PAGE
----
Summary of the Medical Device User Fee and Modernization Act of 2002
Including Changes Made by the Medical Devices Technical Corrections Act (April 1, 2004)
Center for Devices and Radiological Health
- FDA MDUFMA Guidance
- Key Features of MDUFMA
- Use of Resources
- Table: How Are MDUFMA's Authorized Fee Amounts Adjusted?
- Table: Total User Fee Amounts Authorized by MDUFMA
- Table: Total Medical Device Program Resources
- Additional Provisions
- Payment of fees
- Small business fees and waivers
- Qualification as a small business
- Adjustment of the small business threshold
- Table: MDUFMA Fee Structure
- Current review fees
- Table: MDUFMA Review Fees for FY 2005
- Table: Fee Exemptions and Waivers
- Failure to pay a fee
- Table: When May FDA Make a Partial Refund of a MDUFMA Review Fee?
- Publication of fees
- Performance goals
- Table: FDA Performance Goals Under MDUFMA
- Additional goal commitments
- Oversight of MDUFMA review fee provisions
- Publication of criteria for accreditation and review of requests for accreditation
- Minimum requirements for accreditation
- FDA audits of accredited persons
- Not all establishment are eligible for inspections by an accredited person
- The establishment must notify FDA of its proposed selection of an accredited person
- FDA determination that an establishment is not eligible for inspection
- Restriction on repeated use of accredited persons instead of FDA
- FDA action on an establishment's notice that it intends to employ an accredited person
- FDA denial of use of an accredited person
- Effect of a finding of "official action indicated" following an inspection
- Report of inspection by an accredited person
- False statements to an accredited person
- FDA may continue to inspect any establishment
- Suspension of program
- GAO report and recommendation
- Effect on agreements with foreign governments
- Labeling requirements
- Reconsideration of prior exemption from 510(k)
- Validation data required for certain existing 510(k)s
- Federal Register notices
- Deadline for submission of 510(k)s where an exemption has ended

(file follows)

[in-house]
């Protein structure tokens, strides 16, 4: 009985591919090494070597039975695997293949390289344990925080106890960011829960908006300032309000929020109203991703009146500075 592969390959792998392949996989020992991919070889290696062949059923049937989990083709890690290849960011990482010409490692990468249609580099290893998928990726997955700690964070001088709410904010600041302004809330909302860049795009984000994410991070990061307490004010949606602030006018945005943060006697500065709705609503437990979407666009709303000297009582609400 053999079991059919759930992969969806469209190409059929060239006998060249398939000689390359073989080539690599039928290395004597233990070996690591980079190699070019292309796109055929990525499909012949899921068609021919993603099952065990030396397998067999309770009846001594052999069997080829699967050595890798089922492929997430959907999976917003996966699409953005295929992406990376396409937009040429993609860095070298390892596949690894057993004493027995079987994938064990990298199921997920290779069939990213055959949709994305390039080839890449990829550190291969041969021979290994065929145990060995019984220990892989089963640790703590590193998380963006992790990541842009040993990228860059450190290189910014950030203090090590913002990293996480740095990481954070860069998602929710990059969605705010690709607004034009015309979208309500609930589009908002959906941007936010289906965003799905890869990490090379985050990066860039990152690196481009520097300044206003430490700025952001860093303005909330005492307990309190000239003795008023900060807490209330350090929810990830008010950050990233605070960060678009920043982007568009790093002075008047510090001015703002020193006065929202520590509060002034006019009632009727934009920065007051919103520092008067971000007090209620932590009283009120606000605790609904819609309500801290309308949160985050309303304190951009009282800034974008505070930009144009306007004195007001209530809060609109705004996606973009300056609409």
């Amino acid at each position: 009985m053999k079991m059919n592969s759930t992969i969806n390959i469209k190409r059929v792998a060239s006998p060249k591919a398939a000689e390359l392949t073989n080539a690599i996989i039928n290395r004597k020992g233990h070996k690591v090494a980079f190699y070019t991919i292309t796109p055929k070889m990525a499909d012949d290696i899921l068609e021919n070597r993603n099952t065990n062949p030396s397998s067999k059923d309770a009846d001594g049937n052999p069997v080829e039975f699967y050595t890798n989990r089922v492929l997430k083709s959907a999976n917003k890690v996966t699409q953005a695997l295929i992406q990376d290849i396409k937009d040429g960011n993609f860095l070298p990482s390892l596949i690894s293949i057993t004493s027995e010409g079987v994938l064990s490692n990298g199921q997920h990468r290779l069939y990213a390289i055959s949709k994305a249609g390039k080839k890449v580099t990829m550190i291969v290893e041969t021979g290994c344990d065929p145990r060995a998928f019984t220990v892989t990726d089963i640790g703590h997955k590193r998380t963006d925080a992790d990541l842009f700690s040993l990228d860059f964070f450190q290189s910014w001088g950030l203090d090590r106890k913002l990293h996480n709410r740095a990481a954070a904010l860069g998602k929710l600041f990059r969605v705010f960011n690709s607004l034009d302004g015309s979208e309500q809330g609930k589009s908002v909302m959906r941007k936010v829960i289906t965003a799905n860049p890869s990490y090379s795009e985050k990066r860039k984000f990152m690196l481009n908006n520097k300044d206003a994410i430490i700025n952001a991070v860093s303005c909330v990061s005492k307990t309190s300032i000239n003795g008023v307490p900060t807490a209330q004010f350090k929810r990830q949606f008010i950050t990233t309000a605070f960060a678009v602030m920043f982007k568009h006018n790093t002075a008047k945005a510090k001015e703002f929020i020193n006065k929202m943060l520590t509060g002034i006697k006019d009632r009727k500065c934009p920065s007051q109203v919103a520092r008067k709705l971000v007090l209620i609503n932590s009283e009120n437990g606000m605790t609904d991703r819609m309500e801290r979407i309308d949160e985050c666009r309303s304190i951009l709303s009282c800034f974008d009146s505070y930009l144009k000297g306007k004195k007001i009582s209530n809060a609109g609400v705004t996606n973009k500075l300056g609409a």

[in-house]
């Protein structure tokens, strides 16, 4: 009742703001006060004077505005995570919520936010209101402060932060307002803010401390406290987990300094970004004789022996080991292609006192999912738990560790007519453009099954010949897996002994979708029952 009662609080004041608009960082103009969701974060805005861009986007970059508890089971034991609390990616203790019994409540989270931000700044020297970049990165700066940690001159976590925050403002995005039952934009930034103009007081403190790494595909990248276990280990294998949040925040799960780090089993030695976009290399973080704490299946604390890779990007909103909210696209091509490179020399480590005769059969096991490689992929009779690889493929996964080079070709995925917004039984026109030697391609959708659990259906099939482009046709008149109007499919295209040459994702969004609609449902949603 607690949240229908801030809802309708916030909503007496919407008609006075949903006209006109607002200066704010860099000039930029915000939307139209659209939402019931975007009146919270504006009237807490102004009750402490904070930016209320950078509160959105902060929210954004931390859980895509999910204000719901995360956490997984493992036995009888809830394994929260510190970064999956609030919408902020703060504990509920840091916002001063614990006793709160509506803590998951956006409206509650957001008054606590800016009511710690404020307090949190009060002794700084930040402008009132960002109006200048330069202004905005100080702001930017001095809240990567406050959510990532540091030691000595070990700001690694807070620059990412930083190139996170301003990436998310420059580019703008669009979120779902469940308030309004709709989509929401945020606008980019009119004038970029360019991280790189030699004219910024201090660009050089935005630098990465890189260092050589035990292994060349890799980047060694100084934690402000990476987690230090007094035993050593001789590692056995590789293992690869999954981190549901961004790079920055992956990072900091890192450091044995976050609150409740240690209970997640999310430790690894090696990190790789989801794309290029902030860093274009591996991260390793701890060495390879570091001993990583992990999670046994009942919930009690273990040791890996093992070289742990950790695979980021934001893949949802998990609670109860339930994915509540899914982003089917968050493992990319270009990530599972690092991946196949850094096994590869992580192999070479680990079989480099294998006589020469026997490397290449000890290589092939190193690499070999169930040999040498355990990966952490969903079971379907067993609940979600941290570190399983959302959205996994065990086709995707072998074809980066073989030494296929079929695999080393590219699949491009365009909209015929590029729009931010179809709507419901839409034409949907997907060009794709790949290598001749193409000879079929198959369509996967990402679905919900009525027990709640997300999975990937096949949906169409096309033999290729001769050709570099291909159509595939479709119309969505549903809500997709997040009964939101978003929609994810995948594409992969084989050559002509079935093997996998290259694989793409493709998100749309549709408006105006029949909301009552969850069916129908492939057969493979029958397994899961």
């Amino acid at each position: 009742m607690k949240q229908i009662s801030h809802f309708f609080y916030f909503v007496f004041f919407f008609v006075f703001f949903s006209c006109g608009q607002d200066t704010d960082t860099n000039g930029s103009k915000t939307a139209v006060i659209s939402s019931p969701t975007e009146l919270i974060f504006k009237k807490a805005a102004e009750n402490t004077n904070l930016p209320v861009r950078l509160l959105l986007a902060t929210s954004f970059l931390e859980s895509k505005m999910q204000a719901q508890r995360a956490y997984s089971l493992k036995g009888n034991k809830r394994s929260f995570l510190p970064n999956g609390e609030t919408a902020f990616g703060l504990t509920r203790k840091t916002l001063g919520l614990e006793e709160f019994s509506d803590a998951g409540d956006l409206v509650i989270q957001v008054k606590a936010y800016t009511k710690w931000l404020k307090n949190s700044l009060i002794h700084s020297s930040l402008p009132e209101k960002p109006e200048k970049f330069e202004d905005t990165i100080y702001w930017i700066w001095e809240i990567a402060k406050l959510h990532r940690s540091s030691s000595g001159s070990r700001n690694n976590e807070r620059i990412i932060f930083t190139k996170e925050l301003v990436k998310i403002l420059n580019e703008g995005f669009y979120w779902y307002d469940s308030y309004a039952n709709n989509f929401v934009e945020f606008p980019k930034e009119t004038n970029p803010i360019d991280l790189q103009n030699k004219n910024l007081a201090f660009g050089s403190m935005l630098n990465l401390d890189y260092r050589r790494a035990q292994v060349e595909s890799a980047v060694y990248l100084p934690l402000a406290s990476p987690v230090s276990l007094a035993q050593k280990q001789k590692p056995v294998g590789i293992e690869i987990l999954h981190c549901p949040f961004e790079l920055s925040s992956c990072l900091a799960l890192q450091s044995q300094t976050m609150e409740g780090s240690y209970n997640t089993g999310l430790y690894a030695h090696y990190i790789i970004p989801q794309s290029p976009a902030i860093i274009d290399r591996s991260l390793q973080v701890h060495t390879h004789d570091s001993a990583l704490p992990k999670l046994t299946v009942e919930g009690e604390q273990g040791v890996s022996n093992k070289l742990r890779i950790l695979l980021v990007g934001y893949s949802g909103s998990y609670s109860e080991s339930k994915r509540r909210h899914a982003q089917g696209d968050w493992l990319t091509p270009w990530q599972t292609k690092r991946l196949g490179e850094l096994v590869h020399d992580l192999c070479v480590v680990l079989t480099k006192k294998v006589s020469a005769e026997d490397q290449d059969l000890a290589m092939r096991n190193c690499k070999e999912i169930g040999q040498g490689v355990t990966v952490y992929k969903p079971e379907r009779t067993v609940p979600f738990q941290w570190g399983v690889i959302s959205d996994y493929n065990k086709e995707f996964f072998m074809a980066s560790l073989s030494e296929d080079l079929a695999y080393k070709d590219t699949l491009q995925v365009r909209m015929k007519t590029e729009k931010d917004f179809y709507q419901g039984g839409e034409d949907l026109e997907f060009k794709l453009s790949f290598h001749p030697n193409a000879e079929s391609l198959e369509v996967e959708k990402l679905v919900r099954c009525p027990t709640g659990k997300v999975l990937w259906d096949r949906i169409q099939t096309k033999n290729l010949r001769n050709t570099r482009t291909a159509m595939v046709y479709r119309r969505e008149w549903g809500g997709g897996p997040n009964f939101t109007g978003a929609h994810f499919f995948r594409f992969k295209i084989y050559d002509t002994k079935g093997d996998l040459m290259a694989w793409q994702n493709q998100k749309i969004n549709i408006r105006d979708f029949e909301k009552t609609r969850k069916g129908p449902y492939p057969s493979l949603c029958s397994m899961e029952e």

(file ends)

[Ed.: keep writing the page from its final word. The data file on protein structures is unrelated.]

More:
- Deadline for submission of validation data where a 510(k) has already been submitted
- FDA guidance on validation data
- Premarket Report (PMR)
- Revision of MedWatch forms
- Postmarket Surveillance
- Third-party Review of 510(k)s
- Debarment of Accredited Persons
- Combination Products
- Report on Devices Reviewed by Centers Other than CDRH
- Electronic Labeling
- Table: When May Electronic Labeling Be Used?
- Electronic Registration
- Intended Use Shall Be Based on Proposed Labeling
- Modular Review
- Internet List of Devices Exempted from 510(k)
- Provisions Relating to Devices Intended for Pediatric Use
- Provisions Relating to Breast Implants
- Identification of Device Manufacturer
Summary of the Medical Device User Fee and Modernization Act of 2002
Including Changes Made by the Medical Devices Technical Corrections Act (April 1, 2004)
The Medical Device User Fee and Modernization Act of 2002 (MDUFMA), P.L 107-250, amends the Federal Food, Drug, and Cosmetic Act (FD&C Act) to provide FDA new responsibilities, resources, and challenges. MDUFMA was signed into law October 26, 2002.
On April 1, 2004, the Medical Devices Technical Corrections Act (MDTCA), P.L. 108-214, was signed into law; MDTCA amends MDUFMA to clarify Congress's intent and to improve and expand upon some features of MDUFMA. FDA's Internet site provides the full text of both MDUFMA and MDTCA; we also provide a detailed summary of the changes made by MDTCA:
MDTCA (official text) -
PDF format: https://www.gpo.gov/fdsys/pkg/PLAW-108publ214/pdf/PLAW-108publ214.pdf
Wherever possible, this summary provides citations to sections of the Food, Drug, and Cosmetic Act (referred to as the "FD&C Act"), as amended by MDUFMA and MDTCA. Except where otherwise stated --
- References to MDUFMA mean MDUFMA as amended by MDTCA.
- Citations to §§ 101 – 303 that are not otherwise identified refer to MDUFMA.
- References to "the act" mean the Federal Food, Drug, and Cosmetic Act, as amended by MDUFMA and MDTCA.
- To help distinguish references to the FD&C Act from other citations, the word "section" is used for citations to the FD&C Act (e.g., "section 502(u)" refers to the FD&C Act), and a section symbol (§) is used for all other citations (e.g., "§ 301(a)" of MDUFMA).